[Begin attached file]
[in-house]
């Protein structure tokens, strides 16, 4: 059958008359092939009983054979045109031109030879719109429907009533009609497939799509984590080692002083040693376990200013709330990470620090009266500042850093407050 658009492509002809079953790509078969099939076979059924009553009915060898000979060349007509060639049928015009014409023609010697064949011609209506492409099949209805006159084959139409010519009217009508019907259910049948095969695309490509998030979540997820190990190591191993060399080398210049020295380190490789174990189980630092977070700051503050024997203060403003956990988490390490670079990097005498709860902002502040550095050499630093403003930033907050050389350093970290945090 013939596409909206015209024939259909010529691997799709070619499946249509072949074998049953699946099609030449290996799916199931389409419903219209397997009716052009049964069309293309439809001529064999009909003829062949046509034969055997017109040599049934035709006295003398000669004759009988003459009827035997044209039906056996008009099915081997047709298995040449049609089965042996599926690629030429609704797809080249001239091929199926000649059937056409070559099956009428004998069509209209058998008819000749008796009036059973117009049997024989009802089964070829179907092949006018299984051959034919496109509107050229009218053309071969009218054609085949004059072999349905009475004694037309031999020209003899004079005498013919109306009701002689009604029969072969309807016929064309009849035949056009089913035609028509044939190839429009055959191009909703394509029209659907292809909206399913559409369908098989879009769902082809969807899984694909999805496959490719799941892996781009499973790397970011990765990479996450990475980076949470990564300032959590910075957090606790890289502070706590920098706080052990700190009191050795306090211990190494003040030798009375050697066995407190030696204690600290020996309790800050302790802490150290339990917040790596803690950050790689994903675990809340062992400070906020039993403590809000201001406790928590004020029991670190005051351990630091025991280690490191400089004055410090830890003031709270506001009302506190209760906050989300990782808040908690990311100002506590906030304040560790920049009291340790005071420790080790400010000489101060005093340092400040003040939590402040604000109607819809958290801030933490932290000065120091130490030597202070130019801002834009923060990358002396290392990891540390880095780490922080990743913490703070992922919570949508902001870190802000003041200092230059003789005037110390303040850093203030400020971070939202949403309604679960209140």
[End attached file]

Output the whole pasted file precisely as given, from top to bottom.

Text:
[in-house]
């Protein structure tokens, strides 16, 4: 059958008359092939009983054979045109031109030879719109429907009533009609497939799509984590080692002083040693376990200013709330990470620090009266500042850093407050 658009492509002809079953790509078969099939076979059924009553009915060898000979060349007509060639049928015009014409023609010697064949011609209506492409099949209805006159084959139409010519009217009508019907259910049948095969695309490509998030979540997820190990190591191993060399080398210049020295380190490789174990189980630092977070700051503050024997203060403003956990988490390490670079990097005498709860902002502040550095050499630093403003930033907050050389350093970290945090 013939596409909206015209024939259909010529691997799709070619499946249509072949074998049953699946099609030449290996799916199931389409419903219209397997009716052009049964069309293309439809001529064999009909003829062949046509034969055997017109040599049934035709006295003398000669004759009988003459009827035997044209039906056996008009099915081997047709298995040449049609089965042996599926690629030429609704797809080249001239091929199926000649059937056409070559099956009428004998069509209209058998008819000749008796009036059973117009049997024989009802089964070829179907092949006018299984051959034919496109509107050229009218053309071969009218054609085949004059072999349905009475004694037309031999020209003899004079005498013919109306009701002689009604029969072969309807016929064309009849035949056009089913035609028509044939190839429009055959191009909703394509029209659907292809909206399913559409369908098989879009769902082809969807899984694909999805496959490719799941892996781009499973790397970011990765990479996450990475980076949470990564300032959590910075957090606790890289502070706590920098706080052990700190009191050795306090211990190494003040030798009375050697066995407190030696204690600290020996309790800050302790802490150290339990917040790596803690950050790689994903675990809340062992400070906020039993403590809000201001406790928590004020029991670190005051351990630091025991280690490191400089004055410090830890003031709270506001009302506190209760906050989300990782808040908690990311100002506590906030304040560790920049009291340790005071420790080790400010000489101060005093340092400040003040939590402040604000109607819809958290801030933490932290000065120091130490030597202070130019801002834009923060990358002396290392990891540390880095780490922080990743913490703070992922919570949508902001870190802000003041200092230059003789005037110390303040850093203030400020971070939202949403309604679960209140």